Miss Manners: They blame me for their favorite uncle skipping the party

DEAR MISS MANNERS: My partner of 25+ years has a huge local extended family. They regularly and frequently gather for holidays, birthdays and minor celebrations. The celebration population varies from 25-50 people, from infants to septuagenarians.

These celebrations have continued well into the COVID-19 pandemic. No behavior has been modified. No face masks, no social distancing. Potlucks and hugs all around.

I told my partner I am not participating in any future family celebrations until a vaccine is available.

I am now the bad guy. Not only am I “pooping the party,” but I am also holding the family’s favorite uncle hostage. (Staying home with me was his free choice, but he is not happy with my convictions, either.)

I do not wish to offend, but I feel my position holds substantial merit and follows the guidelines and laws of our state and local municipalities. Also, my partner falls into the vulnerable population of potential COVID-19 fatalities.

How to proceed politely to maintain family harmony, both extended and within my own household, without apologizing for upholding the law?

GENTLE READER: You might remind them that the future well-being of their favorite uncle is dependent on his being kept healthy and safe.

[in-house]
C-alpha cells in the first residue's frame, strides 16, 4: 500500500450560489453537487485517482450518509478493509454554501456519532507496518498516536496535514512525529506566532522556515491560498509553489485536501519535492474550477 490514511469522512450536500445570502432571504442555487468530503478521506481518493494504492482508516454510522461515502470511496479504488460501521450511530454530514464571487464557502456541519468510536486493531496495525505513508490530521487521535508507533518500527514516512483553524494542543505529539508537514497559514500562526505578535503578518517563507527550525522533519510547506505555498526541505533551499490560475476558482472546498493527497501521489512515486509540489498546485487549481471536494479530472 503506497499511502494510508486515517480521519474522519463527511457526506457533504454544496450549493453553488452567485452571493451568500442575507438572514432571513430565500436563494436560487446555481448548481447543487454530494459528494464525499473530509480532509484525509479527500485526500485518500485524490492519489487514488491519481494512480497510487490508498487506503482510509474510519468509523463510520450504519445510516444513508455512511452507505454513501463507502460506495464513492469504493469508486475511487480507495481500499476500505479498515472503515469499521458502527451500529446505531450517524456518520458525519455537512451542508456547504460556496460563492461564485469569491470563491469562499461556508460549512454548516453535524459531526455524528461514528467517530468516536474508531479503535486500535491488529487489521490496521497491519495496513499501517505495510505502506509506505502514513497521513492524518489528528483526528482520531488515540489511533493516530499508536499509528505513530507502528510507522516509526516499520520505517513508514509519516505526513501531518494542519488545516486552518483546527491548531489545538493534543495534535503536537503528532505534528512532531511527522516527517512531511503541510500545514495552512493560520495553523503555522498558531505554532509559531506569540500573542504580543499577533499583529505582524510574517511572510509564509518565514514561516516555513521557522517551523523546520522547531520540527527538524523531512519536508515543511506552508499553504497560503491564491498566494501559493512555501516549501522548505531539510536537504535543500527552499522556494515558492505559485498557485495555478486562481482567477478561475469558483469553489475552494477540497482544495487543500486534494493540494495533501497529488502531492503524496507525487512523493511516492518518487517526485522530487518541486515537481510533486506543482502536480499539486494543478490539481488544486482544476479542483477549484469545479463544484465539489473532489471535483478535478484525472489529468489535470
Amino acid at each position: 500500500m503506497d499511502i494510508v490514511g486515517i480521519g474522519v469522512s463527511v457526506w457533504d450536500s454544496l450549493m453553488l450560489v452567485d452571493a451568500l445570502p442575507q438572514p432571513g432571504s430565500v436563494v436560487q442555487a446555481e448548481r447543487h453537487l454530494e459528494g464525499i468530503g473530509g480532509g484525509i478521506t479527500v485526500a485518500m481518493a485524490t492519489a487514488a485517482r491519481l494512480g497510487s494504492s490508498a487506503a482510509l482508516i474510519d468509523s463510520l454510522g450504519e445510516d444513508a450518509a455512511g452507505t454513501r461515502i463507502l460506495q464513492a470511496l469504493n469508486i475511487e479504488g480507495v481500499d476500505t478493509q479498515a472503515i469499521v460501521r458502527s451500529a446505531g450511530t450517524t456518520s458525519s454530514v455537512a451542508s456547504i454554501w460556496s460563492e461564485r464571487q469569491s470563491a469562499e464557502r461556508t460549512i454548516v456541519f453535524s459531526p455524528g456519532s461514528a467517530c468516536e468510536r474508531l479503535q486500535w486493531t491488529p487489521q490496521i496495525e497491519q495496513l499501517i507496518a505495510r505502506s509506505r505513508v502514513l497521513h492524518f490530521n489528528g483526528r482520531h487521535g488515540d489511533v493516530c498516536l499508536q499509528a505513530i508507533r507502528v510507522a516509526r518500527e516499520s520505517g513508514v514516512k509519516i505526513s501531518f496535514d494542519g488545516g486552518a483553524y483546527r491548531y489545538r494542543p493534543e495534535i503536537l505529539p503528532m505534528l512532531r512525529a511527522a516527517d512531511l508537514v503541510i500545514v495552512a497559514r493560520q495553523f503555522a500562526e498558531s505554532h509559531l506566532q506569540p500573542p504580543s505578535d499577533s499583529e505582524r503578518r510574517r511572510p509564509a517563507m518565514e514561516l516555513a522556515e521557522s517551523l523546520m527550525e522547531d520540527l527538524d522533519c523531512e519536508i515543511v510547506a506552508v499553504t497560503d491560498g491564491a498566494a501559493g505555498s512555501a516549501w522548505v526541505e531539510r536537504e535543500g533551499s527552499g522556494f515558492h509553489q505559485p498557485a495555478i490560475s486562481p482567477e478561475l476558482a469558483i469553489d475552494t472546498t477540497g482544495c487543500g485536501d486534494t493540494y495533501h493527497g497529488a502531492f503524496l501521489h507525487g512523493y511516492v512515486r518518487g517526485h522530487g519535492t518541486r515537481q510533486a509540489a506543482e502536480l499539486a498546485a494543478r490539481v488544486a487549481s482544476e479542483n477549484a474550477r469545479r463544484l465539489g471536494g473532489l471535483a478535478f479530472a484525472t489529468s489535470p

But Miss Manners supposes that that will poop on the party, as well. As a compromise, you might promise a blowout party, sometime in the vague future when all of this is over, hosted by you and your partner. In the meantime, you are available for planning and socializing via videoconference. So’s their uncle.

DEAR MISS MANNERS: My daughter has a habit of acknowledging my birthday and other holidays with a text in lieu of a card — or, preferably, a phone call.

This year, she sent a “Happy Father’s Day” text, which I did not immediately respond to. After several hours, she sent another text. I don’t want to encourage this type of holiday greeting, as I consider it lazy and disrespectful.

I sent her flowers for both Valentine’s Day and Mother’s Day, and her acknowledgment came in the form of a thank-you text.

Are we at the point that a text is socially acceptable as a way to say “thank you” for a gift? Do I need to reevaluate how I perceive things? Assuming that it is not an acceptable form of communication, is there a polite way to try to get some sort of upgraded acknowledgment or response?

I’m not particularly happy that I’m writing, and feel like a grouch.

GENTLE READER: If you would like her to communicate, then communicate.

She is your daughter, and it is never too late to parent adult children — particularly in regard to their behavior toward you.

But treating what she may consider a perfectly acceptable greeting with silence, Miss Manners points out, is actually the larger transgression.

If you do not like the method with which she is communicating, tell her. “Texts feel so impersonal. I would love to hear from you. When is a good time to talk on the telephone?”

Please send your questions to Miss Manners at her website, www.missmanners.com; to her email, dearmissmanners@gmail.com; or through postal mail to Miss Manners, Andrews McMeel Syndication, 1130 Walnut St., Kansas City, MO 64106.

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Author: Judith Martin